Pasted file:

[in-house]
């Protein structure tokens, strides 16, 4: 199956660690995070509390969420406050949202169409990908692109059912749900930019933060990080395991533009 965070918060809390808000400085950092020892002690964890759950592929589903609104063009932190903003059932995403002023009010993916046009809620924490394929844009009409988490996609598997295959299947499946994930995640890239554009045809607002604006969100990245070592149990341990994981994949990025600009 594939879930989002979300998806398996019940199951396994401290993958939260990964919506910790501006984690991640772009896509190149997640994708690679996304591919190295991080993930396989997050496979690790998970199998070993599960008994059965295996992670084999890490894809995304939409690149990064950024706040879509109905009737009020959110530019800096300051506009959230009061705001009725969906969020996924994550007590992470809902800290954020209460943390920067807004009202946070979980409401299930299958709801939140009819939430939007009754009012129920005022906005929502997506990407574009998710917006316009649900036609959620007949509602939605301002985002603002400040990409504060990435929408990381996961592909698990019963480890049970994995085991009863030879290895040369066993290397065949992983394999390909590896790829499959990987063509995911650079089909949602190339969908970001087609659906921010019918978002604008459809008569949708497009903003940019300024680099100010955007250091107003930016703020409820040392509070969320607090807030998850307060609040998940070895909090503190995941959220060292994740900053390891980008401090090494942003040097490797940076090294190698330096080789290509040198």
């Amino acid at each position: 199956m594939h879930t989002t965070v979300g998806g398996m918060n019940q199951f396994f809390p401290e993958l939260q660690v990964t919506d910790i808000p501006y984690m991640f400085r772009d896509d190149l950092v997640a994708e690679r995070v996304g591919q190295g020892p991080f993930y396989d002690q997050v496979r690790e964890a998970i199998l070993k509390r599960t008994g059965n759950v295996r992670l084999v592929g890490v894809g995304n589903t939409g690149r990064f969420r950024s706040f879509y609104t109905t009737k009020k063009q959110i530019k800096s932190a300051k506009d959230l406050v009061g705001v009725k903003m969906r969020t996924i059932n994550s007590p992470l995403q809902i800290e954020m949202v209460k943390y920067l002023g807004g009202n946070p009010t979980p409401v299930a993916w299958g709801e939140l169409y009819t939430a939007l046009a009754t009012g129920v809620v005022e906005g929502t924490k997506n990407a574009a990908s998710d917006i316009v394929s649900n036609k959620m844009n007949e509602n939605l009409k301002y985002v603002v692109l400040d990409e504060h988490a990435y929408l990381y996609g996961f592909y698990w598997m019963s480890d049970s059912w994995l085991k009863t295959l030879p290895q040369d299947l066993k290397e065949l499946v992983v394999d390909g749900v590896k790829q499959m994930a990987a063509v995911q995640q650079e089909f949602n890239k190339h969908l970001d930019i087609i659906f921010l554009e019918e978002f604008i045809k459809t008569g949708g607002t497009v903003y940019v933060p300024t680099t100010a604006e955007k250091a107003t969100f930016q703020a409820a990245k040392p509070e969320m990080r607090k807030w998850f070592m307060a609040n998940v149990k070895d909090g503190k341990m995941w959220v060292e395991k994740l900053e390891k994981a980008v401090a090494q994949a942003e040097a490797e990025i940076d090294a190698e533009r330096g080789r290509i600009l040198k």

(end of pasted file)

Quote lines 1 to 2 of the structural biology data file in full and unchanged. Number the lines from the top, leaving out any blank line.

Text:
[in-house]
């Protein structure tokens, strides 16, 4: 199956660690995070509390969420406050949202169409990908692109059912749900930019933060990080395991533009 965070918060809390808000400085950092020892002690964890759950592929589903609104063009932190903003059932995403002023009010993916046009809620924490394929844009009409988490996609598997295959299947499946994930995640890239554009045809607002604006969100990245070592149990341990994981994949990025600009 594939879930989002979300998806398996019940199951396994401290993958939260990964919506910790501006984690991640772009896509190149997640994708690679996304591919190295991080993930396989997050496979690790998970199998070993599960008994059965295996992670084999890490894809995304939409690149990064950024706040879509109905009737009020959110530019800096300051506009959230009061705001009725969906969020996924994550007590992470809902800290954020209460943390920067807004009202946070979980409401299930299958709801939140009819939430939007009754009012129920005022906005929502997506990407574009998710917006316009649900036609959620007949509602939605301002985002603002400040990409504060990435929408990381996961592909698990019963480890049970994995085991009863030879290895040369066993290397065949992983394999390909590896790829499959990987063509995911650079089909949602190339969908970001087609659906921010019918978002604008459809008569949708497009903003940019300024680099100010955007250091107003930016703020409820040392509070969320607090807030998850307060609040998940070895909090503190995941959220060292994740900053390891980008401090090494942003040097490797940076090294190698330096080789290509040198």